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Surface Signatures of a Dry Nocturnal Gust Front

Robert W. ScottIllinois State Water Survey, Champaign, IL 61820

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Bernice AckermanIllinois State Water Survey, Champaign, IL 61820

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Abstract

Sudden changes in surface meteorological parameters were observed to propagate across a densely-instrumented network in central Illinois during a summer night in 1979. The changes were due to the outflow from an eastward moving, organized storm system passing well north of the network. Although no precipitation was observed within 45 km of the area (i.e., its passage across the network was “dry"), the change from ambient to outflow air was seen in other surface weather indicators nearly 100 km south of the point at which the outflow is estimated to have been initiated and more than 3 h after the generating storm had dissipated.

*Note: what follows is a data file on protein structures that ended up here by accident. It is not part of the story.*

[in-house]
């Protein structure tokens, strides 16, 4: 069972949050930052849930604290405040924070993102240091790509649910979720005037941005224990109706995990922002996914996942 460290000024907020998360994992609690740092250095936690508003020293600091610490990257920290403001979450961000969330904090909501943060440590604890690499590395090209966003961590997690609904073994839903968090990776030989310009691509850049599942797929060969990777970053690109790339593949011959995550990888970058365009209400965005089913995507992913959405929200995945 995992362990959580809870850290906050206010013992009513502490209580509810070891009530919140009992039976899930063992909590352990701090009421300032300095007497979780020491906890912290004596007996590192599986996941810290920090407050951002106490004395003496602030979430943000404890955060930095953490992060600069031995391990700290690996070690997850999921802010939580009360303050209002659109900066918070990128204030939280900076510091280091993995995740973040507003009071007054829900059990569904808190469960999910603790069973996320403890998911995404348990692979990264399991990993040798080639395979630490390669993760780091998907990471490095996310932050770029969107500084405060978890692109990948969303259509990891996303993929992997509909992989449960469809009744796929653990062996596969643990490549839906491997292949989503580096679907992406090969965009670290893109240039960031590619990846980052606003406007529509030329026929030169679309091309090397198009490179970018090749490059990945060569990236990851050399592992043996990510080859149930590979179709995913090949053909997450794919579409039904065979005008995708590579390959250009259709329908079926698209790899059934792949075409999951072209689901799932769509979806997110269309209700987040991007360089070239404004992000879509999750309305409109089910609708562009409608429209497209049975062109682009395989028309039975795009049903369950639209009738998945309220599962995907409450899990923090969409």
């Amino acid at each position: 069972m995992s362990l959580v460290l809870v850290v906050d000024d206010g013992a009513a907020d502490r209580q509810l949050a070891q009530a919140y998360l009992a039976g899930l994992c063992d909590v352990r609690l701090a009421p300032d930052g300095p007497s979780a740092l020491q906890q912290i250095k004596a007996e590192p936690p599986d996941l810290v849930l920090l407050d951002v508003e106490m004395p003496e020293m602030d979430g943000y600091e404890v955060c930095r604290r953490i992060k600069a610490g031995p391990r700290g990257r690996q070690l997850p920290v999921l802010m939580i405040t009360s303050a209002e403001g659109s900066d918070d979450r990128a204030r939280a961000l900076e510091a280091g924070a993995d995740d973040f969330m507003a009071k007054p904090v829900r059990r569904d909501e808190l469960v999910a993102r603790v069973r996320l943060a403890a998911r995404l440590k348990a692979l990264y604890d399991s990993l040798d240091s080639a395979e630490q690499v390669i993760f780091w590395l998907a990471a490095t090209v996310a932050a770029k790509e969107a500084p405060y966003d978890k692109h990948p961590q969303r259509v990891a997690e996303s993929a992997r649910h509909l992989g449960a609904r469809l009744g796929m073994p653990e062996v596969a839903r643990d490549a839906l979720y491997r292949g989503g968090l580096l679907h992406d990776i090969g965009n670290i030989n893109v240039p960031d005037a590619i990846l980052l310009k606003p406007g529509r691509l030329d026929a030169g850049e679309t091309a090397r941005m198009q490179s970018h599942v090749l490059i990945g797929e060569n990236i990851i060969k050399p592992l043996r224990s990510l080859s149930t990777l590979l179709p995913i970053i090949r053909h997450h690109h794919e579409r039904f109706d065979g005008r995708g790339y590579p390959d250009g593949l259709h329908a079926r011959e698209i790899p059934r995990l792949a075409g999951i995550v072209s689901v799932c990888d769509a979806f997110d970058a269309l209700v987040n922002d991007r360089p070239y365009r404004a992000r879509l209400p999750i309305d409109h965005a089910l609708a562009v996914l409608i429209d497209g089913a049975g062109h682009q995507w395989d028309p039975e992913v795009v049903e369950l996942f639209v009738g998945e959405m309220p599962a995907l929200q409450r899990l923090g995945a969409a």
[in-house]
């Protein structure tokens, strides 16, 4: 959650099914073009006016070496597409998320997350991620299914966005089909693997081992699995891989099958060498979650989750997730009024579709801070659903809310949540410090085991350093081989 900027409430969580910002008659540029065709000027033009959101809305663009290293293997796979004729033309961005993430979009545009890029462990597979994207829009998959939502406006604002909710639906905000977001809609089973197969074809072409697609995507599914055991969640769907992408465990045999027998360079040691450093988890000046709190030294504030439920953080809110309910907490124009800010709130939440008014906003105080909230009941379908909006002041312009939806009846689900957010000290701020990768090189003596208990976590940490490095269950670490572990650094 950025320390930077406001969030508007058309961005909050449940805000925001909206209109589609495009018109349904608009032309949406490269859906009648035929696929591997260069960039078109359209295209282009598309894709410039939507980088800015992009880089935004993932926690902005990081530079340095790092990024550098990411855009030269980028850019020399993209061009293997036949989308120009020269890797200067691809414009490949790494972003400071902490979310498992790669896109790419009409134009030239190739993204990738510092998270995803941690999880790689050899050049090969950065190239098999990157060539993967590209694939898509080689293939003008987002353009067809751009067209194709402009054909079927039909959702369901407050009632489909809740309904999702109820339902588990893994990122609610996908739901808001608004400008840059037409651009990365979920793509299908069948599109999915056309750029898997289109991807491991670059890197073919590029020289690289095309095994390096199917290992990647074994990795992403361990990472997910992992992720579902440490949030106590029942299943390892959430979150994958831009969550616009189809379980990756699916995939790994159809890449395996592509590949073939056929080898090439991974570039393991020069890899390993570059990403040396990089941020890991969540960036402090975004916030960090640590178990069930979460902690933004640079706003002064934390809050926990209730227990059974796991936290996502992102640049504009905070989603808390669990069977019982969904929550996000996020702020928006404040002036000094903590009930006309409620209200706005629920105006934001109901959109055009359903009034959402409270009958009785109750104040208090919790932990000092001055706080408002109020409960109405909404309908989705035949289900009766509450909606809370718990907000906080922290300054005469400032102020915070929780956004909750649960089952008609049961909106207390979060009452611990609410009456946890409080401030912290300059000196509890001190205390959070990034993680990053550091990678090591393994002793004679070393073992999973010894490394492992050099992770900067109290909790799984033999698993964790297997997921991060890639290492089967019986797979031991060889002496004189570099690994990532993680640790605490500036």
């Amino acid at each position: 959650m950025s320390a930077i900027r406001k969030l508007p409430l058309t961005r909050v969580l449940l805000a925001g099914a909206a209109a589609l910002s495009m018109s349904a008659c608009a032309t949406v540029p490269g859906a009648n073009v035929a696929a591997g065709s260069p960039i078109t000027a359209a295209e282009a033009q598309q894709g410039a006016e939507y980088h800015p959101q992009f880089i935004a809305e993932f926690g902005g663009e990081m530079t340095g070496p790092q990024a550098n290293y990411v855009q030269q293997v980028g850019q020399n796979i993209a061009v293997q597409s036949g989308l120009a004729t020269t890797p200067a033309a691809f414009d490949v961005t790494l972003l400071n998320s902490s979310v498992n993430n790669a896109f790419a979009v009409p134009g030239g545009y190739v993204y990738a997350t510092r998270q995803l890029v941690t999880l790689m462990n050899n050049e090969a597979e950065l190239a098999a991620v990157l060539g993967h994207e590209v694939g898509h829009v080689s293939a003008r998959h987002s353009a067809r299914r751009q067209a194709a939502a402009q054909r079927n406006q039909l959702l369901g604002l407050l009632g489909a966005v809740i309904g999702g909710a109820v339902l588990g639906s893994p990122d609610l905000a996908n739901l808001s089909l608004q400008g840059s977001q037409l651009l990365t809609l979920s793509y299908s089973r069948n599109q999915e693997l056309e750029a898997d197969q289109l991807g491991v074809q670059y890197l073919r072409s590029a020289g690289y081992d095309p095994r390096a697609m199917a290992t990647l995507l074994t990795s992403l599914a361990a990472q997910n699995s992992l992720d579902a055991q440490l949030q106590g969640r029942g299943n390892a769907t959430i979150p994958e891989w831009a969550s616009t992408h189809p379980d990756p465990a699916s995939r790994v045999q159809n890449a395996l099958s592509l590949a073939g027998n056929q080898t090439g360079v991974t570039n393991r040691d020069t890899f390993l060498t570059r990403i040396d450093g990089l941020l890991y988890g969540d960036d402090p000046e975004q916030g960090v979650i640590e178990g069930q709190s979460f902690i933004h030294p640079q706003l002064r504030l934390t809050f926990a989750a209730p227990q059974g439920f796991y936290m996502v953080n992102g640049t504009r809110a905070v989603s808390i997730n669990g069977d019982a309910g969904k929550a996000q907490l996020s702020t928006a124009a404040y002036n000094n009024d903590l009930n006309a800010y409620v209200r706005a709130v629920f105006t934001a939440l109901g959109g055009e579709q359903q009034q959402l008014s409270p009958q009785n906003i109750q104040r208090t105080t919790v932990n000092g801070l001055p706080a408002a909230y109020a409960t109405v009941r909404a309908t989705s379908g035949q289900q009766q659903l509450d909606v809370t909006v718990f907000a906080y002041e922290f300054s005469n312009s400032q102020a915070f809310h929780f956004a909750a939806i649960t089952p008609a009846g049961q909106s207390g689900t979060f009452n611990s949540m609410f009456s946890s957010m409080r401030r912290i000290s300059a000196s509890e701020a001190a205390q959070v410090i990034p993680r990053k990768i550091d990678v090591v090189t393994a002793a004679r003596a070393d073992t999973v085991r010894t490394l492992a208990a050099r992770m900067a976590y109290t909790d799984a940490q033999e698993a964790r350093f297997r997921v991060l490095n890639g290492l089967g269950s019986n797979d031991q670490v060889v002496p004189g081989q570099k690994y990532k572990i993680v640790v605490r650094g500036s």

Abstract

Sudden changes in surface meteorological parameters were observed to propagate across a densely-instrumented network in central Illinois during a summer night in 1979. The changes were due to the outflow from an eastward moving, organized storm system passing well north of the network. Although no precipitation was observed within 45 km of the area (i.e., its passage across the network was “dry"), the change from ambient to outflow air was seen in other surface weather indicators nearly 100 km south of the point at which the outflow is estimated to have been initiated and more than 3 h after the generating storm had dissipated.

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